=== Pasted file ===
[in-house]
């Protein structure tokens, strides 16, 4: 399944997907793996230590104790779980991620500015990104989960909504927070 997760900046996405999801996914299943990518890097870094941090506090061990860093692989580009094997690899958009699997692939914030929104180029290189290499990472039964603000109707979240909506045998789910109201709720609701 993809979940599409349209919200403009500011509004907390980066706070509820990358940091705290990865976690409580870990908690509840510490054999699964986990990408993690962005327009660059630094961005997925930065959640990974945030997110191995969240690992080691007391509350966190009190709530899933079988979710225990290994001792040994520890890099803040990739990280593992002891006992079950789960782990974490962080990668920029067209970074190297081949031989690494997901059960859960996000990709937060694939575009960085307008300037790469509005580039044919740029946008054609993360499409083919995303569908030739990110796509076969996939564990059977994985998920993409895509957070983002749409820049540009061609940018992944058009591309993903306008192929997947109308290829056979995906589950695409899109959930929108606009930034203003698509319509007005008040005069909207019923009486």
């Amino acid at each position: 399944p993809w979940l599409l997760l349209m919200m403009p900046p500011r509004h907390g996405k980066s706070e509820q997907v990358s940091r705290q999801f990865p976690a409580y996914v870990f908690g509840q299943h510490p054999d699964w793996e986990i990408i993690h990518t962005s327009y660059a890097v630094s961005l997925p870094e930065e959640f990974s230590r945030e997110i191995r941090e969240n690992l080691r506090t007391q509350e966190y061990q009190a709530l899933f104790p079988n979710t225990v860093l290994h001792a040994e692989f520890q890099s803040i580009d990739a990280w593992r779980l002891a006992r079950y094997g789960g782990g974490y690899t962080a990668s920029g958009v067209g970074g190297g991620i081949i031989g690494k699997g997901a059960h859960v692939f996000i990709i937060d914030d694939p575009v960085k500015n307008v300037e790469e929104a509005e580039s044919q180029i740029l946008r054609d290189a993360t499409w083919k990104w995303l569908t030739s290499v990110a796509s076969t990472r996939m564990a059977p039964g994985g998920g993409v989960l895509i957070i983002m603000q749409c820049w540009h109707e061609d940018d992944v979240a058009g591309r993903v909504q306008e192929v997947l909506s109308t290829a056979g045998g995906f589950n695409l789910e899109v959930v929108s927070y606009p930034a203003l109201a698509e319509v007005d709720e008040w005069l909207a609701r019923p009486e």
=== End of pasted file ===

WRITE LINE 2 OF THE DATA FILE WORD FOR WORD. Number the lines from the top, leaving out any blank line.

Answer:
């Protein structure tokens, strides 16, 4: 399944997907793996230590104790779980991620500015990104989960909504927070 997760900046996405999801996914299943990518890097870094941090506090061990860093692989580009094997690899958009699997692939914030929104180029290189290499990472039964603000109707979240909506045998789910109201709720609701 993809979940599409349209919200403009500011509004907390980066706070509820990358940091705290990865976690409580870990908690509840510490054999699964986990990408993690962005327009660059630094961005997925930065959640990974945030997110191995969240690992080691007391509350966190009190709530899933079988979710225990290994001792040994520890890099803040990739990280593992002891006992079950789960782990974490962080990668920029067209970074190297081949031989690494997901059960859960996000990709937060694939575009960085307008300037790469509005580039044919740029946008054609993360499409083919995303569908030739990110796509076969996939564990059977994985998920993409895509957070983002749409820049540009061609940018992944058009591309993903306008192929997947109308290829056979995906589950695409899109959930929108606009930034203003698509319509007005008040005069909207019923009486």